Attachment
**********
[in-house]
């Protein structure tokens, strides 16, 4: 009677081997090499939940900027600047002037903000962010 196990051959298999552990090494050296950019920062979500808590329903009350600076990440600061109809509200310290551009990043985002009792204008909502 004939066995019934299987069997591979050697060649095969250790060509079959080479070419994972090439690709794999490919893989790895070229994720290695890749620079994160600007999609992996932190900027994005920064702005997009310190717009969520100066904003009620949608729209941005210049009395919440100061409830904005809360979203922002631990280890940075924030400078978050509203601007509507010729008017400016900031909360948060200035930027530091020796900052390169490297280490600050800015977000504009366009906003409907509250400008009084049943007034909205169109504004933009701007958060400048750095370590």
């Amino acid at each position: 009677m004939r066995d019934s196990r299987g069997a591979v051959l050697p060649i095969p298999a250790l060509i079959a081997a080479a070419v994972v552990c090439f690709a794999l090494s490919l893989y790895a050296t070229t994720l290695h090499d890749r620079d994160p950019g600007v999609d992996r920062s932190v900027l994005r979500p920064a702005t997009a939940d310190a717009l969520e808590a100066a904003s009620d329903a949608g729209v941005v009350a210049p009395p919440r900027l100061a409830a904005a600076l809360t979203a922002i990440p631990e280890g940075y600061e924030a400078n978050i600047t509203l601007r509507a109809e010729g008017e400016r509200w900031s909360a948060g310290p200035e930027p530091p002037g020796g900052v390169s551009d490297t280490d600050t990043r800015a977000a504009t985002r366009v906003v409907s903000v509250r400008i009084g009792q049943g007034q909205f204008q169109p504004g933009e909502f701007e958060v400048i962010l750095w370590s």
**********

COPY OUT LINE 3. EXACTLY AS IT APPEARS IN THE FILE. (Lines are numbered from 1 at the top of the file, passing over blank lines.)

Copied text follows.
């Amino acid at each position: 009677m004939r066995d019934s196990r299987g069997a591979v051959l050697p060649i095969p298999a250790l060509i079959a081997a080479a070419v994972v552990c090439f690709a794999l090494s490919l893989y790895a050296t070229t994720l290695h090499d890749r620079d994160p950019g600007v999609d992996r920062s932190v900027l994005r979500p920064a702005t997009a939940d310190a717009l969520e808590a100066a904003s009620d329903a949608g729209v941005v009350a210049p009395p919440r900027l100061a409830a904005a600076l809360t979203a922002i990440p631990e280890g940075y600061e924030a400078n978050i600047t509203l601007r509507a109809e010729g008017e400016r509200w900031s909360a948060g310290p200035e930027p530091p002037g020796g900052v390169s551009d490297t280490d600050t990043r800015a977000a504009t985002r366009v906003v409907s903000v509250r400008i009084g009792q049943g007034q909205f204008q169109p504004g933009e909502f701007e958060v400048i962010l750095w370590s």